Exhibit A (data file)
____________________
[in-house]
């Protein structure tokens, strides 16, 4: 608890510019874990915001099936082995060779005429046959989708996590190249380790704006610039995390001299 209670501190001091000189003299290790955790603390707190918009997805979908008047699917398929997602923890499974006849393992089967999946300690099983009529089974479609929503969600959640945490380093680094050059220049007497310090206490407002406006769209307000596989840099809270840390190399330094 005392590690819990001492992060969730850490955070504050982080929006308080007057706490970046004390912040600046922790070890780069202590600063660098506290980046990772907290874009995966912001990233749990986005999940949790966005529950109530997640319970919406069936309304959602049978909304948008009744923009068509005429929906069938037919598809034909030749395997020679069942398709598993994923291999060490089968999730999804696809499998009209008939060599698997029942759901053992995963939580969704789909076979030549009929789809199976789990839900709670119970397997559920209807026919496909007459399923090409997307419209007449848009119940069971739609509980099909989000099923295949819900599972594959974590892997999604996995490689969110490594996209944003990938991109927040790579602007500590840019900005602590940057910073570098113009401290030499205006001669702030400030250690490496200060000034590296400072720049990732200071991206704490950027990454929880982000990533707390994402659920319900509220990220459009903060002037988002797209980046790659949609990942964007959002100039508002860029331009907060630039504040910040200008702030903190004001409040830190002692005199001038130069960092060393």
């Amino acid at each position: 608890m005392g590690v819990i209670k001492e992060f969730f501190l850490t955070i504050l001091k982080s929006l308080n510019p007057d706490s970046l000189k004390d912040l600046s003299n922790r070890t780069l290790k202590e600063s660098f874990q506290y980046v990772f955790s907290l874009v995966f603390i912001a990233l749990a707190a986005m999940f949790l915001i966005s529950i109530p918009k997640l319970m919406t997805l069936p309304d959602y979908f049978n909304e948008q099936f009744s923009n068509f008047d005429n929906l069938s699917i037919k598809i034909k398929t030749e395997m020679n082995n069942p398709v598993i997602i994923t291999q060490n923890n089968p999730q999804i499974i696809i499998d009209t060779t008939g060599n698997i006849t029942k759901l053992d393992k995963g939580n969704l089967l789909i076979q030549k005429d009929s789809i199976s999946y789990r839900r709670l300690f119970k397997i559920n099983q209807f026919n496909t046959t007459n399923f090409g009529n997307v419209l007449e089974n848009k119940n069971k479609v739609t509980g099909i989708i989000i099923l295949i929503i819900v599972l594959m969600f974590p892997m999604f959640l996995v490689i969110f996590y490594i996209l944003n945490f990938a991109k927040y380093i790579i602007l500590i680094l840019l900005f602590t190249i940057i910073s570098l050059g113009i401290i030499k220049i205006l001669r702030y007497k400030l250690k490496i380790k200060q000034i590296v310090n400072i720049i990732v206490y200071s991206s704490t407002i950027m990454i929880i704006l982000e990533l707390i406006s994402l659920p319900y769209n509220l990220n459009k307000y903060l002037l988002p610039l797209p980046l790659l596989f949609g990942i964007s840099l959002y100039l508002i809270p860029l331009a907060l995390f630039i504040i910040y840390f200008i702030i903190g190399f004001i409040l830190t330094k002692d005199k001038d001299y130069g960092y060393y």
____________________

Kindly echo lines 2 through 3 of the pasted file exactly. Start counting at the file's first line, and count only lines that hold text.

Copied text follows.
């Protein structure tokens, strides 16, 4: 608890510019874990915001099936082995060779005429046959989708996590190249380790704006610039995390001299 209670501190001091000189003299290790955790603390707190918009997805979908008047699917398929997602923890499974006849393992089967999946300690099983009529089974479609929503969600959640945490380093680094050059220049007497310090206490407002406006769209307000596989840099809270840390190399330094 005392590690819990001492992060969730850490955070504050982080929006308080007057706490970046004390912040600046922790070890780069202590600063660098506290980046990772907290874009995966912001990233749990986005999940949790966005529950109530997640319970919406069936309304959602049978909304948008009744923009068509005429929906069938037919598809034909030749395997020679069942398709598993994923291999060490089968999730999804696809499998009209008939060599698997029942759901053992995963939580969704789909076979030549009929789809199976789990839900709670119970397997559920209807026919496909007459399923090409997307419209007449848009119940069971739609509980099909989000099923295949819900599972594959974590892997999604996995490689969110490594996209944003990938991109927040790579602007500590840019900005602590940057910073570098113009401290030499205006001669702030400030250690490496200060000034590296400072720049990732200071991206704490950027990454929880982000990533707390994402659920319900509220990220459009903060002037988002797209980046790659949609990942964007959002100039508002860029331009907060630039504040910040200008702030903190004001409040830190002692005199001038130069960092060393």
């Amino acid at each position: 608890m005392g590690v819990i209670k001492e992060f969730f501190l850490t955070i504050l001091k982080s929006l308080n510019p007057d706490s970046l000189k004390d912040l600046s003299n922790r070890t780069l290790k202590e600063s660098f874990q506290y980046v990772f955790s907290l874009v995966f603390i912001a990233l749990a707190a986005m999940f949790l915001i966005s529950i109530p918009k997640l319970m919406t997805l069936p309304d959602y979908f049978n909304e948008q099936f009744s923009n068509f008047d005429n929906l069938s699917i037919k598809i034909k398929t030749e395997m020679n082995n069942p398709v598993i997602i994923t291999q060490n923890n089968p999730q999804i499974i696809i499998d009209t060779t008939g060599n698997i006849t029942k759901l053992d393992k995963g939580n969704l089967l789909i076979q030549k005429d009929s789809i199976s999946y789990r839900r709670l300690f119970k397997i559920n099983q209807f026919n496909t046959t007459n399923f090409g009529n997307v419209l007449e089974n848009k119940n069971k479609v739609t509980g099909i989708i989000i099923l295949i929503i819900v599972l594959m969600f974590p892997m999604f959640l996995v490689i969110f996590y490594i996209l944003n945490f990938a991109k927040y380093i790579i602007l500590i680094l840019l900005f602590t190249i940057i910073s570098l050059g113009i401290i030499k220049i205006l001669r702030y007497k400030l250690k490496i380790k200060q000034i590296v310090n400072i720049i990732v206490y200071s991206s704490t407002i950027m990454i929880i704006l982000e990533l707390i406006s994402l659920p319900y769209n509220l990220n459009k307000y903060l002037l988002p610039l797209p980046l790659l596989f949609g990942i964007s840099l959002y100039l508002i809270p860029l331009a907060l995390f630039i504040i910040y840390f200008i702030i903190g190399f004001i409040l830190t330094k002692d005199k001038d001299y130069g960092y060393y």